Walk at work to bring your blood sugar level down
Taking a regular break from work to walk around in the office helps to reduce the body`s levels of glucose and insulin after eating, a new study has revealed.
Though the results of the study, which was conducted by Australian researchers, don`t show if this has a lasting health benefit, experiencing large glucose and insulin spikes after a meal is tied to a greater risk of heart disease and diabetes.
`When we sit our muscles are in a state of disuse and they`re not contracting and helping our body to regulate many of the body`s metabolic processes,` the Daily Mail quoted David Dunstan, the study leader from Baker IDI Heart and Diabetes Institute in Melbourne, Australia as saying.
Dunstan and his team have reported previously that people who watch more than four hours of TV a day are likely to have an earlier death. With this study, they experimented with how prolonged sitting could affect responses to food.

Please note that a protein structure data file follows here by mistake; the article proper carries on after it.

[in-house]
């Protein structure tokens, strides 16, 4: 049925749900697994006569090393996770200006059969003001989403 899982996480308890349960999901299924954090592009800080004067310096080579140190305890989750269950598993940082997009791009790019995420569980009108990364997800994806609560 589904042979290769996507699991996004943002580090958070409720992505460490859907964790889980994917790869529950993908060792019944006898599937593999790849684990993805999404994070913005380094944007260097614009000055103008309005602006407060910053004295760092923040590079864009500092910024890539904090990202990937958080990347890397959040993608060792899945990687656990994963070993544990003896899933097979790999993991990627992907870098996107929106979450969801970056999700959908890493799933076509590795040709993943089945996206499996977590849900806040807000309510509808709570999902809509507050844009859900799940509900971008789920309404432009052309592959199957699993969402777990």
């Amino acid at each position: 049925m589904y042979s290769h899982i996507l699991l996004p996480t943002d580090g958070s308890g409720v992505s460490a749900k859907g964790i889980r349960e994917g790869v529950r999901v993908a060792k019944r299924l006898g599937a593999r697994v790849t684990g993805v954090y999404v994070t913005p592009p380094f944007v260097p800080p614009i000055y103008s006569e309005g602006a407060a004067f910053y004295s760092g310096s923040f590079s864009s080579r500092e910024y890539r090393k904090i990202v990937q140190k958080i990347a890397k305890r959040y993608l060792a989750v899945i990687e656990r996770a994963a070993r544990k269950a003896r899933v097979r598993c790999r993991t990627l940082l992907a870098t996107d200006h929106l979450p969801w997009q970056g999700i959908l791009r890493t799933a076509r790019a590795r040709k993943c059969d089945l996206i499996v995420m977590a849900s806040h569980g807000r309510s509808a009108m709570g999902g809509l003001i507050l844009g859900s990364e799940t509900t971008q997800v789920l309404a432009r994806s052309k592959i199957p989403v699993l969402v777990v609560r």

After a meal, glucose levels in the blood go up, followed by a rise in insulin, which helps cells use blood sugar for energy or store it. Then, levels in the bloodstream start to go down.
In people with type 2 diabetes, this process is disrupted as the body no longer responds to insulin properly. After a meal, blood sugar and insulin levels spike and remain high.
The scientists looked at 19 overweight adults who didn`t exercise much, asking them to come into a laboratory and sit for seven hours while having their blood sugar and insulin levels sampled hourly.
After the first two hours, they drank a 763-calorie drink that was high in sugar and fat, then sat for another five hours.